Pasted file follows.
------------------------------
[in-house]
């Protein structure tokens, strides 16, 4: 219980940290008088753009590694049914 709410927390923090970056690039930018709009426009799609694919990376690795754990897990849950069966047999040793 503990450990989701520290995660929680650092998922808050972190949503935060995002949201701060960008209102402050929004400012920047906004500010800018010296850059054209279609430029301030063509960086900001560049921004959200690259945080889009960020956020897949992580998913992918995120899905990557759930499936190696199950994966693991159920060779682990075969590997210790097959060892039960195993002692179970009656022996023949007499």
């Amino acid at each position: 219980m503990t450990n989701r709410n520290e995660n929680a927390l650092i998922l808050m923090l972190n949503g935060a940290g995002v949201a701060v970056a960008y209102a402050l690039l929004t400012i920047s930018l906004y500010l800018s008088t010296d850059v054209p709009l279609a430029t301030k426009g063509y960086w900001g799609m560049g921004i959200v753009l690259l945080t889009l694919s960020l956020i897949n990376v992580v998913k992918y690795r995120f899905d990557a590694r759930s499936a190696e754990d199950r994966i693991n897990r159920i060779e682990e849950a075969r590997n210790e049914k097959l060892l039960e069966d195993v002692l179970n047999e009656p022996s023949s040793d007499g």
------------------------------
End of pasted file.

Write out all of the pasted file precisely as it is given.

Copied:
[in-house]
């Protein structure tokens, strides 16, 4: 219980940290008088753009590694049914 709410927390923090970056690039930018709009426009799609694919990376690795754990897990849950069966047999040793 503990450990989701520290995660929680650092998922808050972190949503935060995002949201701060960008209102402050929004400012920047906004500010800018010296850059054209279609430029301030063509960086900001560049921004959200690259945080889009960020956020897949992580998913992918995120899905990557759930499936190696199950994966693991159920060779682990075969590997210790097959060892039960195993002692179970009656022996023949007499």
């Amino acid at each position: 219980m503990t450990n989701r709410n520290e995660n929680a927390l650092i998922l808050m923090l972190n949503g935060a940290g995002v949201a701060v970056a960008y209102a402050l690039l929004t400012i920047s930018l906004y500010l800018s008088t010296d850059v054209p709009l279609a430029t301030k426009g063509y960086w900001g799609m560049g921004i959200v753009l690259l945080t889009l694919s960020l956020i897949n990376v992580v998913k992918y690795r995120f899905d990557a590694r759930s499936a190696e754990d199950r994966i693991n897990r159920i060779e682990e849950a075969r590997n210790e049914k097959l060892l039960e069966d195993v002692l179970n047999e009656p022996s023949s040793d007499g």